However, this still wasn’t good enough for RCI, who envisaged a faster connection for their passengers, no matter where they were in the world.
With the help of these super-souped up MEO satellites, pilot tests on the Oasis and Allure back in March found that this 22mb/s was multiplied to a massive, lightning speed of 500mb/s – now that’s faster than dad gets to the bar at happy hour i.e. FAST!
Or should that be ‘wave-breaking’?
What is it about these new-fangled O3B satellites that makes them so much better than what we’re used to?
It’s largely down to where they’re placed.
The reason for slow internet at sea is down to the technology being used and Quantum assure you that their technology is brand-spanking new.
Not only do the satellites maintain geosynchronous orbit (a posh way of saying an orbit period that’s the same as the Earth’s rotation) but whilst typical satellites are positioned at around 36,000km (or in imperial terms, 22,400 miles) away from Earth, the O3B position theirs much, much closer, at 8,062km (5009miles) away.
Not quite touching distance from the onboard North Star observatory but considerably closer than previously and because of this, the distance that the transmission has to travel between satellite and ship is much, much less than usual.
The distance also helps when it comes to the latency – that’s tech-speak for the time we have to wait for the signal to travel between satellite and Earth.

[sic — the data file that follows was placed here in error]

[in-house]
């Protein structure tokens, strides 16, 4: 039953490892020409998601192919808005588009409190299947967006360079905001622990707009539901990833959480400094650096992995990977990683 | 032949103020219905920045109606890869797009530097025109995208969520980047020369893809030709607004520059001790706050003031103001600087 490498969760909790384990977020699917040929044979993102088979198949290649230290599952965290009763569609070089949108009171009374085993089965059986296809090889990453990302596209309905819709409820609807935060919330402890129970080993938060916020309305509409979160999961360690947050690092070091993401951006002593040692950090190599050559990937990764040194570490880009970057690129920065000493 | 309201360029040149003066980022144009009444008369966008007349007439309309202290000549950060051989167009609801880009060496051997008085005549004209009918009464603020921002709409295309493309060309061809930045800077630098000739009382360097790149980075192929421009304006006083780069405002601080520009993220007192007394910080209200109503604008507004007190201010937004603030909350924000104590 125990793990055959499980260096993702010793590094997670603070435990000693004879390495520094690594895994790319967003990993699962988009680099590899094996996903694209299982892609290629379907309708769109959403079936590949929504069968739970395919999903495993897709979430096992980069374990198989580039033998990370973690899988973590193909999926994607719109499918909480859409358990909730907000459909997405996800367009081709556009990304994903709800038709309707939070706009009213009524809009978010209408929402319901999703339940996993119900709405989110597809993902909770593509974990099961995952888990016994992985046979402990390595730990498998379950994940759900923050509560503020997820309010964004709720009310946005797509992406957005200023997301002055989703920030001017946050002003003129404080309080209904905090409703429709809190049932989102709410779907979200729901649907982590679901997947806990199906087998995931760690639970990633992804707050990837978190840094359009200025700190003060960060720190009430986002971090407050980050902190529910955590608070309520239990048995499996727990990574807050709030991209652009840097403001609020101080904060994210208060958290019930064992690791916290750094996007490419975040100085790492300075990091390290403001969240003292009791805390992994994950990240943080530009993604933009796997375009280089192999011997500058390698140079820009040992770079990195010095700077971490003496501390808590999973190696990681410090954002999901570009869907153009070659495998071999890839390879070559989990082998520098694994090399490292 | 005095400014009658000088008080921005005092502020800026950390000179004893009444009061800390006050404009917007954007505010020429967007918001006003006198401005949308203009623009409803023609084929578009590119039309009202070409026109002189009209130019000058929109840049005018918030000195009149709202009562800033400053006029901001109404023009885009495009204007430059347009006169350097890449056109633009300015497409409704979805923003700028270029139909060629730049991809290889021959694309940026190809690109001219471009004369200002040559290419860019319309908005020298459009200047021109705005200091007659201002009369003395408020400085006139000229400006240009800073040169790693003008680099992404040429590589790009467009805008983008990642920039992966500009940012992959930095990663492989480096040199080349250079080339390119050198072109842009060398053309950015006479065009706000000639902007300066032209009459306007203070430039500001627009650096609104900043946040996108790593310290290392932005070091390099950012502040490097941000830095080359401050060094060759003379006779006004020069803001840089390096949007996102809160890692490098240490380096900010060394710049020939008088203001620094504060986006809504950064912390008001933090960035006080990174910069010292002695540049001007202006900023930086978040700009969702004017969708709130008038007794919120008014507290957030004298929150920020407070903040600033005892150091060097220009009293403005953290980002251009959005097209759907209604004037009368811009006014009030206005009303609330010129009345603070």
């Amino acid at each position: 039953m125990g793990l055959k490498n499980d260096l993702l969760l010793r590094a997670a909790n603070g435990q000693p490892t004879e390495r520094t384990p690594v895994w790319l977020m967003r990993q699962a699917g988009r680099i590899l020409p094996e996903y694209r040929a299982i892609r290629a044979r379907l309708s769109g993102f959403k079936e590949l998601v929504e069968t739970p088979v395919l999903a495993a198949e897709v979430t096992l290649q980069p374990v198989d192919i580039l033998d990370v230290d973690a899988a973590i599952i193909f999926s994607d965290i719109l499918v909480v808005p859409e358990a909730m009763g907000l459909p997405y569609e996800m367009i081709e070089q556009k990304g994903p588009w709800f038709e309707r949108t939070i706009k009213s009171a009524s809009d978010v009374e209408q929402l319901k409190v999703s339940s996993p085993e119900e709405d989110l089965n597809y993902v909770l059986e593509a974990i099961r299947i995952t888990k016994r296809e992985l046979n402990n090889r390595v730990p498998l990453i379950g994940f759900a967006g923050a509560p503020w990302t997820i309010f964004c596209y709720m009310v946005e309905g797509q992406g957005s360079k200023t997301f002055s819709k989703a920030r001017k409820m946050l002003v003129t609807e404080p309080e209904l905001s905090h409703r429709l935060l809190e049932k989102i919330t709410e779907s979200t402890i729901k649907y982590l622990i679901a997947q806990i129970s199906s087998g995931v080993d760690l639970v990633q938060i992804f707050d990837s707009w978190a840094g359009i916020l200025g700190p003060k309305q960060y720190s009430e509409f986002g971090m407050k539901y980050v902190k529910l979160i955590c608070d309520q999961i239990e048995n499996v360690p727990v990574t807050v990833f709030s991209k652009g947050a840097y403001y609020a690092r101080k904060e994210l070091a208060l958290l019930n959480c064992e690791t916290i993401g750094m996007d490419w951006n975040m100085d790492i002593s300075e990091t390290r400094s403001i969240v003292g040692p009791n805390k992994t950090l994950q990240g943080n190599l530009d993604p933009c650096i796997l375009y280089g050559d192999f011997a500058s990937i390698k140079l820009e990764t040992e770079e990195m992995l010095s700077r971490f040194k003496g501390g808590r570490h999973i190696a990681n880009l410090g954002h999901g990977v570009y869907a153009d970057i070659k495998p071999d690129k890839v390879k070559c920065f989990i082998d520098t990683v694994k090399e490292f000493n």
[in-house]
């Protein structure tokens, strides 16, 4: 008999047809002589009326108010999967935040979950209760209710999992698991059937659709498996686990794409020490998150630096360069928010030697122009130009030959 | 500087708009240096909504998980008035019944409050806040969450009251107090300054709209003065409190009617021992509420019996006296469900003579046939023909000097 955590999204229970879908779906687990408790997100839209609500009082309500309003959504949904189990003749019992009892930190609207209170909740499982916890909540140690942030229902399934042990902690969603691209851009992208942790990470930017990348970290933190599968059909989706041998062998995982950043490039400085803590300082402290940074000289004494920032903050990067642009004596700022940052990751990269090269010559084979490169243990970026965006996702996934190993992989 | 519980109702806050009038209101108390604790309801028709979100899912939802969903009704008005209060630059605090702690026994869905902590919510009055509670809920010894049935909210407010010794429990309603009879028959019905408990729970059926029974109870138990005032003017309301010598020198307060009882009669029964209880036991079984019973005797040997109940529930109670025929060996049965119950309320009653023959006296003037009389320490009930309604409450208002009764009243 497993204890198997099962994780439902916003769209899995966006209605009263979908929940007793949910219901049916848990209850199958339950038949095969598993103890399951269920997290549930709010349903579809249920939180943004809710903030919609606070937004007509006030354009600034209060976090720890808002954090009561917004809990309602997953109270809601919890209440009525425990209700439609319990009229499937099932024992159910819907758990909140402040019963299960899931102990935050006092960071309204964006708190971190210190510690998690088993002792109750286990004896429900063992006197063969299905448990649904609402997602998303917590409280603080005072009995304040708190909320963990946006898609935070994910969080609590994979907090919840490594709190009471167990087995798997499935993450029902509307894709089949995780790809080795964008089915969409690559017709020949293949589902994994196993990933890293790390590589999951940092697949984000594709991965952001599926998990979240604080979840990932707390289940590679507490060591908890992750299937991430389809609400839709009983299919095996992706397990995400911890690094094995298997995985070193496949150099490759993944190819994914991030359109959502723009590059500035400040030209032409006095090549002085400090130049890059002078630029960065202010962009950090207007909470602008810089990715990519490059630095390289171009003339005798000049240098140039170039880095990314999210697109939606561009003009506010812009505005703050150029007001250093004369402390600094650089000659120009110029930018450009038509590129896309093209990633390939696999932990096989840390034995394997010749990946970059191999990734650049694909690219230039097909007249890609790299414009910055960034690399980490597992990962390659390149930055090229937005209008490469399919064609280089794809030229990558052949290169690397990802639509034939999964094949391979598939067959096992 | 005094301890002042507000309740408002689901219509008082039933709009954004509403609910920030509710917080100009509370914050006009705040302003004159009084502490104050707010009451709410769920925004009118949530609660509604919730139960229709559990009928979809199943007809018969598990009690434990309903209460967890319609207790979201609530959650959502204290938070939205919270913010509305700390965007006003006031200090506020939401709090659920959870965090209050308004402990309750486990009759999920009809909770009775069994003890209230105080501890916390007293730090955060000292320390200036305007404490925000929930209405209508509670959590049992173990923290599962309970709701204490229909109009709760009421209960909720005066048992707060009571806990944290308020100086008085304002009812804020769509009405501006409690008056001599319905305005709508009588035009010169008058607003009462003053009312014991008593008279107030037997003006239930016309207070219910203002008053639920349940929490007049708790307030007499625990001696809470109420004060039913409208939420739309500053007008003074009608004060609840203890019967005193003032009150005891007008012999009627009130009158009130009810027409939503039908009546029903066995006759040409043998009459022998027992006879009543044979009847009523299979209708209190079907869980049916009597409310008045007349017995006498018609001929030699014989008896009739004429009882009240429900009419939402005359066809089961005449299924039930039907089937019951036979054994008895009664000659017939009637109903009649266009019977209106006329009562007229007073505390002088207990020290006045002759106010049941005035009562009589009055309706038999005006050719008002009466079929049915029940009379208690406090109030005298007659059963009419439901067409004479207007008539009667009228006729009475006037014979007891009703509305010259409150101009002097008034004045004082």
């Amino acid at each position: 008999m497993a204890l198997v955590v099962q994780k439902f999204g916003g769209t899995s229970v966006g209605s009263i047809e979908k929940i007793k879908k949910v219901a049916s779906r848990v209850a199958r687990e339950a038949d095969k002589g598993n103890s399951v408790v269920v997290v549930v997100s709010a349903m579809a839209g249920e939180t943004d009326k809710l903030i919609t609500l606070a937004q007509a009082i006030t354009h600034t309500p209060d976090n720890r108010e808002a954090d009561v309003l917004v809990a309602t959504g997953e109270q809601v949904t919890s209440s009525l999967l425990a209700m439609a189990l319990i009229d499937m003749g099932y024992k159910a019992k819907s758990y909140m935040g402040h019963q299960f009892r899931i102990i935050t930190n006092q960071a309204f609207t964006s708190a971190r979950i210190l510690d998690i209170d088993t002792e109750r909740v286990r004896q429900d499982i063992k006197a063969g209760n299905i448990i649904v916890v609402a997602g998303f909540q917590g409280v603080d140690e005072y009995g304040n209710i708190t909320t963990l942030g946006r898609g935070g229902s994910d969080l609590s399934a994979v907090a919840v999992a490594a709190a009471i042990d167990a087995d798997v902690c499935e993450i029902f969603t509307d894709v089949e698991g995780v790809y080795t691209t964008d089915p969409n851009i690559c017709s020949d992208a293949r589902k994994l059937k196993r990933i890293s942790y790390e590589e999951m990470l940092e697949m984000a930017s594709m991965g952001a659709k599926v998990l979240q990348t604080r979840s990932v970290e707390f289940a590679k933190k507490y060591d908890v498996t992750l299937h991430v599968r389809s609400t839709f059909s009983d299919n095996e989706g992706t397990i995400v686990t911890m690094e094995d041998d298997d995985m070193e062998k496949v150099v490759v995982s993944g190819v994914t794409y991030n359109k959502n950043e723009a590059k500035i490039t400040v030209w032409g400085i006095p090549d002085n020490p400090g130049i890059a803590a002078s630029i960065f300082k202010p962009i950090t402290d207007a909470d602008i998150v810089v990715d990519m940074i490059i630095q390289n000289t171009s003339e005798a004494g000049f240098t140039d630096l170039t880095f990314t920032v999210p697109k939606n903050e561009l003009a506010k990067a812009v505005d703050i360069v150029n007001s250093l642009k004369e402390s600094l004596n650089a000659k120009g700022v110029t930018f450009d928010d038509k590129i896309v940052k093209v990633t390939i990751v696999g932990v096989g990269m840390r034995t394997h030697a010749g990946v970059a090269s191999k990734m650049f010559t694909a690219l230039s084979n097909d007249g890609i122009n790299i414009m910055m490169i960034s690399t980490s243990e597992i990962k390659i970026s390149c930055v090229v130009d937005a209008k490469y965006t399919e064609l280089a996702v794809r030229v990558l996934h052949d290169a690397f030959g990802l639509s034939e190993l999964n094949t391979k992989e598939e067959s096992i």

Geostationary satellite alternatives have been known to provide 500m/s delays but O3B guarantee low-latency of less than 150m/s.
In fact, Quantum of the Seas suggests a low-latency of 140m/s for the ship, which is barely even worth mentioning.
This means that there’ll be no stop-starting or hanging around for your family’s faces to catch up with their voices on a Skype call.
This kind of connectivity has never been seen before on a cruise ship and the CEO of RCI says that their ships (Quantum, Oasis and Allure) will have more bandwidth than all of the other cruise vessels in the world combined.
That seems like a pretty impressive promise but when you think back to the 500mb/s speeds, you can see why he’s so confident.
The uses onboard don’t stop at staying in touch with your family back home and keeping your friends list up to date with your antics on social media (probably making yourself pretty unpopular as you go).
With speeds that will match the fast broadband you may be used to onshore – either at work or at home – guests can enjoy a multitude of facilities whilst onboard.
You can check emails, work (if you have to – try and avoid it, although it is more palatable when done around the pool), stream video and play games – even in the middle of the sea.
There’s no need to leave the iPad at home because it’ll connect with ease and the signal will be superb, no matter where you are onboard – Candy Crush and Flappy Bird addicts rejoice!
Plus, there are USB charging points in the rooms, too. Always handy, as all the Wi-Fi in the world isn’t much use on a dead device.
ET may be able to phone home but with these unprecedented internet speeds, you’ll be able to Skype home…with video enabled, too!
In fact, you could watch the little alien on Netflix, as well, if you felt like it.